They were so young. She was gone before their memories could really take hold of her. More than anything, that was the single most heartbreaking realization I had that day. Maybe ever. I wept. I sat on the floor of my closet so no one would hear me, and I wept. How badly I wanted them to know her. How badly I wanted them to love her. How terribly much I wanted her back.
I catch glimpses of her now and then, and in those moments I try to get her to stay. I tell stories about her. I cling to my memories of her. I secretly wait for her to come back. I play the part of Her for as long as I can, until she’s tucked away in the crushing grip of an angry, crowded, damaged brain, or whisked from my sight in the unforgivable throes of an electrical storm.
She left with stories untold, things undone. Her departure, not all at once, was subtle enough not to stir my concern until she was far enough gone that I couldn’t reach her. I convince myself that if I had noticed the small stuff, I’d have held her more tightly. I’d have chronicled her days with the most perfect words. I’d have written her lines so you could hear her laughter between the syllables. I’d have kept her safe from the storm.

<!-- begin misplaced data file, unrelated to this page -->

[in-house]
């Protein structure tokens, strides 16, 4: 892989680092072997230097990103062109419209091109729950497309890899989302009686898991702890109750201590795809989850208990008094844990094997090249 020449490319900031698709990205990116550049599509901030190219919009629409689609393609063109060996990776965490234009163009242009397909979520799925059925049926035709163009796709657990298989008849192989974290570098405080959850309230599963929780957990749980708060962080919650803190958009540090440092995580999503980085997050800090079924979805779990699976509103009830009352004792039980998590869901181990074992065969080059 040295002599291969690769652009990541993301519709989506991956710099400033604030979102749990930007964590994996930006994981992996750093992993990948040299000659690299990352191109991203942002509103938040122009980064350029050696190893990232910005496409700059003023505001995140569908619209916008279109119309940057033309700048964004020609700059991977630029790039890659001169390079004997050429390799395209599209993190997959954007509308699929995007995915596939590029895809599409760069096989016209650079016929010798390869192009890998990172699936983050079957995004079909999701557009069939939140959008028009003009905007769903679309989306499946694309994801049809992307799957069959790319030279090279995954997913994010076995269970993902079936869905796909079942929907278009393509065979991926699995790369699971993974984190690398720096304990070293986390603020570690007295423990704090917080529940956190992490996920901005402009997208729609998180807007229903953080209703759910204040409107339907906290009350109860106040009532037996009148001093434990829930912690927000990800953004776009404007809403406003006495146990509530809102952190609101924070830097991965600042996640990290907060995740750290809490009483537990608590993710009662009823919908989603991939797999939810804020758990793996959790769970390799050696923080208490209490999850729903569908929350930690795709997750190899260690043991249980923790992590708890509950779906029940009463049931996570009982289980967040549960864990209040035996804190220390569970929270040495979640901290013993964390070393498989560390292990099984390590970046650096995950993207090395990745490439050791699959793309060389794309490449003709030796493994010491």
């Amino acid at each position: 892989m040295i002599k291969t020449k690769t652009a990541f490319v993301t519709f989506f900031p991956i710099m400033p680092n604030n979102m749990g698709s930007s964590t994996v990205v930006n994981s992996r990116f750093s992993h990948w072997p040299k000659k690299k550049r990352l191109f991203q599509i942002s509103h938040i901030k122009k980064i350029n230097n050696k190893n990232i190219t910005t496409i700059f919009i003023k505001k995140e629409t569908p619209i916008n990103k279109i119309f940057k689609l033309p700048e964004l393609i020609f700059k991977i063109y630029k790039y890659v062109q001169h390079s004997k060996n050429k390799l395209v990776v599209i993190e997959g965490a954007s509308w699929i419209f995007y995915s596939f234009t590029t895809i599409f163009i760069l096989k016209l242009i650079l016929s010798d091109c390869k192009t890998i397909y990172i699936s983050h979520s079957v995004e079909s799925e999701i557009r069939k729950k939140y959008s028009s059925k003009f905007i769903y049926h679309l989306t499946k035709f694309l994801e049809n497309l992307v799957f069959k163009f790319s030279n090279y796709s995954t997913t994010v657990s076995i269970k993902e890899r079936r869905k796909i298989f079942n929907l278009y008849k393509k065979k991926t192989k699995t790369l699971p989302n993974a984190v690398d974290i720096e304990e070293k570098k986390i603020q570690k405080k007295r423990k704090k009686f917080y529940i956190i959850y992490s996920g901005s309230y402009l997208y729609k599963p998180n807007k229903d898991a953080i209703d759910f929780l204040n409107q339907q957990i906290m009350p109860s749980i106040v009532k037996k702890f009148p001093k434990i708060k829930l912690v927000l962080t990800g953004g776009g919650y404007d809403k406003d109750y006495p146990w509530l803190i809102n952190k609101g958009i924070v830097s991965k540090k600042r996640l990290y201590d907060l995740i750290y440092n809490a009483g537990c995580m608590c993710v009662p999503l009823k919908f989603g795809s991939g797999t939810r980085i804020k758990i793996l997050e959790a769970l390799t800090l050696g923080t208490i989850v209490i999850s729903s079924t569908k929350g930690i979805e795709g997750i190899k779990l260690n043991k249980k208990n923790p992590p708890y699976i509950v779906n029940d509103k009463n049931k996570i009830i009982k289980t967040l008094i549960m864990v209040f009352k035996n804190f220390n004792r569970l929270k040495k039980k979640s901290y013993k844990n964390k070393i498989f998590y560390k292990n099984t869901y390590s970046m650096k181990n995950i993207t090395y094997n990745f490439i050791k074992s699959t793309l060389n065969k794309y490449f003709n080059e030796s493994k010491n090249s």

The Sara I am has so much more to do that I can’t waste time lamenting over the Sara I lost. The Sara I am feels like less-than, but I’m trying, every fucking day, to see her as different-than instead. I am trying to be kind to Her. I am trying to be patient with Her. The last time I spoke on stage I did so without Her, and it was miserably apparent. Something that had once been a labor of love lost all the love. I haven’t taken the stage since. Over the last year, molehills have grown into mountains, and I’ve lost my footing time and again. So, I let more old loves go. I set out to conquer the flatlands, instead. I pretended it would be enough. Realizing that it is becoming significantly more challenging to write snapped me back from a comfortable haze of “fuck it, I’ll take the road already taken” complacency. It’s not enough. So, I’m diverging again. If it’s getting harder to write, then I will just write more. When I can’t find Her anywhere, I will just search harder, listen for Her more carefully, reach my hand out further, but more than anything, believe that the Sara who is different-than is worthy enough to walk in Her stead while She is gone. I might even acquire more hardware if it means it will guide Her back to me when she can’t see her way through the storm.